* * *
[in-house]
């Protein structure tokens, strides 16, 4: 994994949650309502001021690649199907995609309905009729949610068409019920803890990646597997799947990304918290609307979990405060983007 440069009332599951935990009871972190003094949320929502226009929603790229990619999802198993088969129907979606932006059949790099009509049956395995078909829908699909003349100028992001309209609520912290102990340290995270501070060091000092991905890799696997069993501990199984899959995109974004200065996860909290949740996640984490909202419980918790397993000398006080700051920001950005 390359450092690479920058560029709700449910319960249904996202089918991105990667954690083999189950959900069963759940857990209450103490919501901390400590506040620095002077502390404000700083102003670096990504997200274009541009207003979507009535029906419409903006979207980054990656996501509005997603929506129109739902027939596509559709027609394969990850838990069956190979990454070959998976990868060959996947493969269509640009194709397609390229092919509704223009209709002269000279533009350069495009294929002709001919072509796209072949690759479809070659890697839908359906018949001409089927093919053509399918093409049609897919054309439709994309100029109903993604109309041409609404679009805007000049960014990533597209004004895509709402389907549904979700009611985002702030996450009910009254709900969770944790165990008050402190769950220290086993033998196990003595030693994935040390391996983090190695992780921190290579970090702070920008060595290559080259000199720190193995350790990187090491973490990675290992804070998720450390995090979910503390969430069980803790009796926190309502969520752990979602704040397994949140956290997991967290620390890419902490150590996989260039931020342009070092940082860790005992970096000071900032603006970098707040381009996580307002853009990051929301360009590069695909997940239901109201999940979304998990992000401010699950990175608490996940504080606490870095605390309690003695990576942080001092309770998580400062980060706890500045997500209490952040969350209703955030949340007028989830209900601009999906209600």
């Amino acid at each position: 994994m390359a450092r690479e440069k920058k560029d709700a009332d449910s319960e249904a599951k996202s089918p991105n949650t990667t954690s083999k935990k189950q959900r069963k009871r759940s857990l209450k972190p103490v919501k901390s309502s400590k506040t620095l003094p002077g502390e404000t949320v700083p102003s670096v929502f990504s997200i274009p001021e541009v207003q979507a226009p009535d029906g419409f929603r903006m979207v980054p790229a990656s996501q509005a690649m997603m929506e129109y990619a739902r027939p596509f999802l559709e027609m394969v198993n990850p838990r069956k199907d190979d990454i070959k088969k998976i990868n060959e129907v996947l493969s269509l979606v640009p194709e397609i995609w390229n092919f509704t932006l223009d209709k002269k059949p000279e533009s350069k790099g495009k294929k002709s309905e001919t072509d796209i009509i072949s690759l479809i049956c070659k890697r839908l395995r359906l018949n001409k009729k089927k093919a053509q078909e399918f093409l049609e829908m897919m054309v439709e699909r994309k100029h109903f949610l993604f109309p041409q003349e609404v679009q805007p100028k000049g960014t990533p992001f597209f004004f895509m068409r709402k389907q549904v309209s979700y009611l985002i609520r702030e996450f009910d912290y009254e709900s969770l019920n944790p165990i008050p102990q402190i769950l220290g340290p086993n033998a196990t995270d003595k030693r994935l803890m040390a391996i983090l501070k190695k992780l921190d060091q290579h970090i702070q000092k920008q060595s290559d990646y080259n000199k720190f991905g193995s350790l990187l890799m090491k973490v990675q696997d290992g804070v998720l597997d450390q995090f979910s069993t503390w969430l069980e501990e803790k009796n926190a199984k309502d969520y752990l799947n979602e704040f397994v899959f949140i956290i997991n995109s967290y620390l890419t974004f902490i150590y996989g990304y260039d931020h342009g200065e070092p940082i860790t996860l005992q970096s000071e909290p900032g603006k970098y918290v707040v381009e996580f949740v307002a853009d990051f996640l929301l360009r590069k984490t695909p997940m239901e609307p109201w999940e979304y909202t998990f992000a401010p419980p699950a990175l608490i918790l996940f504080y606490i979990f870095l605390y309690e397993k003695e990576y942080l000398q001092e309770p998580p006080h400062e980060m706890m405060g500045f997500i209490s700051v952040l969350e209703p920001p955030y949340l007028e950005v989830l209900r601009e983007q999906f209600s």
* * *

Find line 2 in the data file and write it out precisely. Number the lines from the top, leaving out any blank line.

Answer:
């Protein structure tokens, strides 16, 4: 994994949650309502001021690649199907995609309905009729949610068409019920803890990646597997799947990304918290609307979990405060983007 440069009332599951935990009871972190003094949320929502226009929603790229990619999802198993088969129907979606932006059949790099009509049956395995078909829908699909003349100028992001309209609520912290102990340290995270501070060091000092991905890799696997069993501990199984899959995109974004200065996860909290949740996640984490909202419980918790397993000398006080700051920001950005 390359450092690479920058560029709700449910319960249904996202089918991105990667954690083999189950959900069963759940857990209450103490919501901390400590506040620095002077502390404000700083102003670096990504997200274009541009207003979507009535029906419409903006979207980054990656996501509005997603929506129109739902027939596509559709027609394969990850838990069956190979990454070959998976990868060959996947493969269509640009194709397609390229092919509704223009209709002269000279533009350069495009294929002709001919072509796209072949690759479809070659890697839908359906018949001409089927093919053509399918093409049609897919054309439709994309100029109903993604109309041409609404679009805007000049960014990533597209004004895509709402389907549904979700009611985002702030996450009910009254709900969770944790165990008050402190769950220290086993033998196990003595030693994935040390391996983090190695992780921190290579970090702070920008060595290559080259000199720190193995350790990187090491973490990675290992804070998720450390995090979910503390969430069980803790009796926190309502969520752990979602704040397994949140956290997991967290620390890419902490150590996989260039931020342009070092940082860790005992970096000071900032603006970098707040381009996580307002853009990051929301360009590069695909997940239901109201999940979304998990992000401010699950990175608490996940504080606490870095605390309690003695990576942080001092309770998580400062980060706890500045997500209490952040969350209703955030949340007028989830209900601009999906209600």